I don’t know about you, but if I have time to kill before heading out the door, I grab a guitar and start noodling. And if I happen to stumble on some inspiring licks, well, I may be late to meet you. Recently, though, I was in this situation and couldn’t be late because I had to get to LAX to catch a flight to Ohio with Jefferson Starship. Nonetheless, with 12 minutes to spare, I grabbed the Chapman ML3 Pro Modern Semi-Hollow and proceeded to wail.
I had already used the ML3 to track a solo through a Dr. Z EMS head, so I knew it had a great overdriven sound. Its bridge humbucker delivers a delicious midrange snarl that doesn’t oversaturate too easily. But here, with the ML3 unplugged, I felt I was finally getting to know the guitar. With its sharp-looking Telecaster-inspired silhouette and gray-sunburst flame-maple top gleaming in the morning light, the thing struck me as quite handsome. And when I began playing it, I immediately appreciated the ML3’s dimensional sound. Being semi-hollow, it projects nicely too, which is always a good sign.
But what won me over most about the guitar was its great playability. Due to a combination of its beefy C-shaped neck, wide radius, sensuously sculpted neck heel, reverse headstock (which boosts tension on the high strings) and perfectly groomed stainless-steel frets, string bends on this guitar are juicy and satisfying.
Suddenly, just five minutes into my little hang with the ML3, I spontaneously decided I had to try it in the real world. I uncased the guitar I had planned to bring with me to the Buckeye State and began packing the ML3 instead. After all, you learn more about a guitar from one gig than you do from weeks of testing it at home. The ML3 comes with a nice hard-shell case, but to better protect it, I grabbed my SKB iSeries flight case and the laid the guitar inside.
The next afternoon, we entered the Niswonger Performing Arts Center in Van Wert for sound check, and the ML3 emerged from the case intact and in tune. Instantly, our singer, Cathy Richardson, remarked how cool she thought the guitar looked. The crew dug it, too. This axe is definitely a looker.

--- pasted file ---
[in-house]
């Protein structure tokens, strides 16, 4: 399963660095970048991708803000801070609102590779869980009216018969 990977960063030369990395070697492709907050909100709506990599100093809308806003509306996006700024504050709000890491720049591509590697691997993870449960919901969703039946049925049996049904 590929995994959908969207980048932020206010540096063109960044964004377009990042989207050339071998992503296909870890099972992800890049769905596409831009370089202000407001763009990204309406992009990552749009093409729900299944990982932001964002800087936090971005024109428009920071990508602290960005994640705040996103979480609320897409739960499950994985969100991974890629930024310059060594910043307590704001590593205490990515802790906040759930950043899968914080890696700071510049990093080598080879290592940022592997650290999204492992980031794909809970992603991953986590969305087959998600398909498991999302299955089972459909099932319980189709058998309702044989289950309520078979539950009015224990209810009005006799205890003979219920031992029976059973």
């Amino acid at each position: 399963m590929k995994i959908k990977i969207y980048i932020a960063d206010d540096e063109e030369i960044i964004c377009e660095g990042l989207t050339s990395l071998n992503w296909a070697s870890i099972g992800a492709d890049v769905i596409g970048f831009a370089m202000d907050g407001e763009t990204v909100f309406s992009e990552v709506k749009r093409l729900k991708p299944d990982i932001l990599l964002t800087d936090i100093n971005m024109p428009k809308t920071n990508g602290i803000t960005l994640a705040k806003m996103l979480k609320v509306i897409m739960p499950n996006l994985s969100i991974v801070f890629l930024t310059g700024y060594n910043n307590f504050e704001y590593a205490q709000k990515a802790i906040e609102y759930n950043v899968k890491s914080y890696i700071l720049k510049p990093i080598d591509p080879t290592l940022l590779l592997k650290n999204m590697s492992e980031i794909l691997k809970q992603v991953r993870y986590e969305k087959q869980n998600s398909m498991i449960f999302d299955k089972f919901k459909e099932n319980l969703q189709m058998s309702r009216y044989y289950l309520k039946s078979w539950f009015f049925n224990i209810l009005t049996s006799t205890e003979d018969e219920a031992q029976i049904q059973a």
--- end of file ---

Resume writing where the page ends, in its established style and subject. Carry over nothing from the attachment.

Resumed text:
Plugging into my stage rig (a pedalboard running stereo into two Fender Deluxe Reverbs), I was impressed by the clear sound of the ML3’s five pickup settings. Even the split-coil sounds were sparkly and useful. Kicking on an Xotic BB+ pedal, I had no problem achieving articulate distorted tones.
Three hours and two deli trays later, it was show time. As we stood in the dark, about to walk onstage, I was reminded of a cool feature on the ML3: Its side-of-the-neck position markers glow! I proceeded to have a great show with the ML3 and found it could produce most every tone I needed. I only put it down for two songs that called for single-coil whammy-bar hijinks (which I achieved via a Fender Stratocaster).
My only complaint about the ML3 is that it seems slightly neck-heavy. If your strap is slippery on your shoulder, the headstock may tilt the instrument toward the floor, which is not an uncommon guitar trait, but a bit unusual for a Tele-shaped instrument. I also discovered that aggressive down-strums can cause the high E string to get snagged under the lip of the neck humbucker (which, to be fair, has happened to me on other guitars without pickup covers). This occurred on three songs with the ML3. Clearly, I need to do fewer windmills or get a thinner pick.
According to company founder Rob Chapman, the Pro Modern is the younger sibling of the ML3 Pro Traditional, a guitar created with input from his 650,000 YouTube followers. “They voted on a lot of the features, and their first choices became the Traditional,” Chapman says. “Later, we noticed that the design elements that came in number two on the surveys would make a great guitar, too, so that feature set became the Chapman ML3 Pro Modern Semi-Hollow.”
Bottom line, thanks to Chapman’s design and building skills, as well as the input from his online fans, the Pro Modern Semi-Hollow earns an Editors’ Pick Award.
ML3 Pro Modern Semi-Hollow
PRICE $999 street
NUT WIDTH 1.66" (42mm)
NECK Satin-finished roasted maple
FRETBOARD Roasted maple, 25.5" scale, 13.77" radius
FRETS 24 jumbo stainless-steel
TUNERS Hipshot Grip-Lock open gear
BODY Semi-hollow satin-finished mahogany with flame-maple top
BRIDGE Six-brass-saddle, string-through-body
PICKUPS Chapman Madrigal humbuckers (12.5kΩ, bridge, 11kΩ, neck)
CONTROLS Master volume, tone, 5-way blade selector
FACTORY STRINGS Ernie Ball Regular Slinky .010–.046
WEIGHT 6 lbs 9 oz
KUDOS A great-looking, great-playing and great-sounding rock machine
CONCERNS A tad neck heavy